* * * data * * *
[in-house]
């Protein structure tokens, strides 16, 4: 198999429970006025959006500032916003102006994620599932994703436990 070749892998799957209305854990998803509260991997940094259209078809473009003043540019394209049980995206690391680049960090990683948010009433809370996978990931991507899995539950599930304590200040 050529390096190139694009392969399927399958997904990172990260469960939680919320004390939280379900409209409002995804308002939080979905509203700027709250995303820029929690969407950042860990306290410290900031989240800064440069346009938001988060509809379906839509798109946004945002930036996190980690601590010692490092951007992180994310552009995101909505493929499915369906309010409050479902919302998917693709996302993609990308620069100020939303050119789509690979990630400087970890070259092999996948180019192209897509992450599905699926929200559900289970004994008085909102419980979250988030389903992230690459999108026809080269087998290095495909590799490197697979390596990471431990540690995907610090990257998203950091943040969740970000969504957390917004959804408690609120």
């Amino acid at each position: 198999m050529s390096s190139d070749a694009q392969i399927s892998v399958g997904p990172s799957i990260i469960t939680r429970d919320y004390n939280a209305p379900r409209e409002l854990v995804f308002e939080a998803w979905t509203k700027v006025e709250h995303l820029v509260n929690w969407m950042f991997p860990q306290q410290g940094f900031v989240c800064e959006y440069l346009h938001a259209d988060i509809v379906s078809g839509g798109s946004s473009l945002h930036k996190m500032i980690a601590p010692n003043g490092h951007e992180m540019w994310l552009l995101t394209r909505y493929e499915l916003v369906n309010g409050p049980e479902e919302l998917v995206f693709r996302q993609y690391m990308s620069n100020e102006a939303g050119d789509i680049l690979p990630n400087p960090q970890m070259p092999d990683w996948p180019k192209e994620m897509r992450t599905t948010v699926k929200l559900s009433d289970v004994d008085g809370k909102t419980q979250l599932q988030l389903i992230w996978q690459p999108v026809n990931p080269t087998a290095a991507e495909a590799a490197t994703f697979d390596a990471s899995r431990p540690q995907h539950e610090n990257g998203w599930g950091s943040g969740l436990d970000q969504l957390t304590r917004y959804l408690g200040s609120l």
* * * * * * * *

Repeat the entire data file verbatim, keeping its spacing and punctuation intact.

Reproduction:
[in-house]
């Protein structure tokens, strides 16, 4: 198999429970006025959006500032916003102006994620599932994703436990 070749892998799957209305854990998803509260991997940094259209078809473009003043540019394209049980995206690391680049960090990683948010009433809370996978990931991507899995539950599930304590200040 050529390096190139694009392969399927399958997904990172990260469960939680919320004390939280379900409209409002995804308002939080979905509203700027709250995303820029929690969407950042860990306290410290900031989240800064440069346009938001988060509809379906839509798109946004945002930036996190980690601590010692490092951007992180994310552009995101909505493929499915369906309010409050479902919302998917693709996302993609990308620069100020939303050119789509690979990630400087970890070259092999996948180019192209897509992450599905699926929200559900289970004994008085909102419980979250988030389903992230690459999108026809080269087998290095495909590799490197697979390596990471431990540690995907610090990257998203950091943040969740970000969504957390917004959804408690609120």
């Amino acid at each position: 198999m050529s390096s190139d070749a694009q392969i399927s892998v399958g997904p990172s799957i990260i469960t939680r429970d919320y004390n939280a209305p379900r409209e409002l854990v995804f308002e939080a998803w979905t509203k700027v006025e709250h995303l820029v509260n929690w969407m950042f991997p860990q306290q410290g940094f900031v989240c800064e959006y440069l346009h938001a259209d988060i509809v379906s078809g839509g798109s946004s473009l945002h930036k996190m500032i980690a601590p010692n003043g490092h951007e992180m540019w994310l552009l995101t394209r909505y493929e499915l916003v369906n309010g409050p049980e479902e919302l998917v995206f693709r996302q993609y690391m990308s620069n100020e102006a939303g050119d789509i680049l690979p990630n400087p960090q970890m070259p092999d990683w996948p180019k192209e994620m897509r992450t599905t948010v699926k929200l559900s009433d289970v004994d008085g809370k909102t419980q979250l599932q988030l389903i992230w996978q690459p999108v026809n990931p080269t087998a290095a991507e495909a590799a490197t994703f697979d390596a990471s899995r431990p540690q995907h539950e610090n990257g998203w599930g950091s943040g969740l436990d970000q969504l957390t304590r917004y959804l408690g200040s609120l």